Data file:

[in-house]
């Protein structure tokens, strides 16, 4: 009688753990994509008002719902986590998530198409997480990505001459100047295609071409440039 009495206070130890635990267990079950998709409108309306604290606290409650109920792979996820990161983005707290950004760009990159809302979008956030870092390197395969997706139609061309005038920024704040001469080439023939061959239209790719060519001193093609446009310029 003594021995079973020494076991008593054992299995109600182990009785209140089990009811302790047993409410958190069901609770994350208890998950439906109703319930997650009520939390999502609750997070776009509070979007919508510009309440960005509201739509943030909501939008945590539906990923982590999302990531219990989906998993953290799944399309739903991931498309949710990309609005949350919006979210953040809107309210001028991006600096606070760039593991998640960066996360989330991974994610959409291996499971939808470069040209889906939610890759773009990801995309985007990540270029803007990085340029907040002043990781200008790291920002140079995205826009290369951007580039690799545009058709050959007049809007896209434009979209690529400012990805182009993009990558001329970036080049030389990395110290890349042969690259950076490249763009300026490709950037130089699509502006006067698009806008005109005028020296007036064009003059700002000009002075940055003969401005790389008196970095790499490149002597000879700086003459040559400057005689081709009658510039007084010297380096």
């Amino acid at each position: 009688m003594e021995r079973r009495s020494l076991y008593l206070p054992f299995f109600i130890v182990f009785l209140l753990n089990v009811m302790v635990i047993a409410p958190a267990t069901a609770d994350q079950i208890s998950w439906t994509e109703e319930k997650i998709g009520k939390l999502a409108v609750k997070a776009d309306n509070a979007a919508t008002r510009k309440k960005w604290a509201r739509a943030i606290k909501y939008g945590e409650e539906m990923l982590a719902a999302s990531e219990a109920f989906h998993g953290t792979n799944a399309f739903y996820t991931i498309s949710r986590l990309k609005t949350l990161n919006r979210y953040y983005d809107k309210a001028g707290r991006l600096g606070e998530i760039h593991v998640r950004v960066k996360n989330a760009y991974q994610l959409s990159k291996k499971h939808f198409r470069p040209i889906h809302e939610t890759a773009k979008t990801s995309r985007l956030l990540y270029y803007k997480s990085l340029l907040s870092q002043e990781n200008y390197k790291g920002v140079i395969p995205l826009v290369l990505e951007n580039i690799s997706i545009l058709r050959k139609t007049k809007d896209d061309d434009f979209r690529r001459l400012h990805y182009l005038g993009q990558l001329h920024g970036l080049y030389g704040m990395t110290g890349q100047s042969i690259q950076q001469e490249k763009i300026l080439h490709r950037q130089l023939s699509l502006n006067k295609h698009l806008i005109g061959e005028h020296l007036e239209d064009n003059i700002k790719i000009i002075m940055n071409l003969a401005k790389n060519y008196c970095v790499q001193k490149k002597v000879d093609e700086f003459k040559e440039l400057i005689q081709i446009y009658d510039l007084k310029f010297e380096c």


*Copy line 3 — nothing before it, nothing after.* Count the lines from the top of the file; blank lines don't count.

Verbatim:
């Amino acid at each position: 009688m003594e021995r079973r009495s020494l076991y008593l206070p054992f299995f109600i130890v182990f009785l209140l753990n089990v009811m302790v635990i047993a409410p958190a267990t069901a609770d994350q079950i208890s998950w439906t994509e109703e319930k997650i998709g009520k939390l999502a409108v609750k997070a776009d309306n509070a979007a919508t008002r510009k309440k960005w604290a509201r739509a943030i606290k909501y939008g945590e409650e539906m990923l982590a719902a999302s990531e219990a109920f989906h998993g953290t792979n799944a399309f739903y996820t991931i498309s949710r986590l990309k609005t949350l990161n919006r979210y953040y983005d809107k309210a001028g707290r991006l600096g606070e998530i760039h593991v998640r950004v960066k996360n989330a760009y991974q994610l959409s990159k291996k499971h939808f198409r470069p040209i889906h809302e939610t890759a773009k979008t990801s995309r985007l956030l990540y270029y803007k997480s990085l340029l907040s870092q002043e990781n200008y390197k790291g920002v140079i395969p995205l826009v290369l990505e951007n580039i690799s997706i545009l058709r050959k139609t007049k809007d896209d061309d434009f979209r690529r001459l400012h990805y182009l005038g993009q990558l001329h920024g970036l080049y030389g704040m990395t110290g890349q100047s042969i690259q950076q001469e490249k763009i300026l080439h490709r950037q130089l023939s699509l502006n006067k295609h698009l806008i005109g061959e005028h020296l007036e239209d064009n003059i700002k790719i000009i002075m940055n071409l003969a401005k790389n060519y008196c970095v790499q001193k490149k002597v000879d093609e700086f003459k040559e440039l400057i005689q081709i446009y009658d510039l007084k310029f010297e380096c």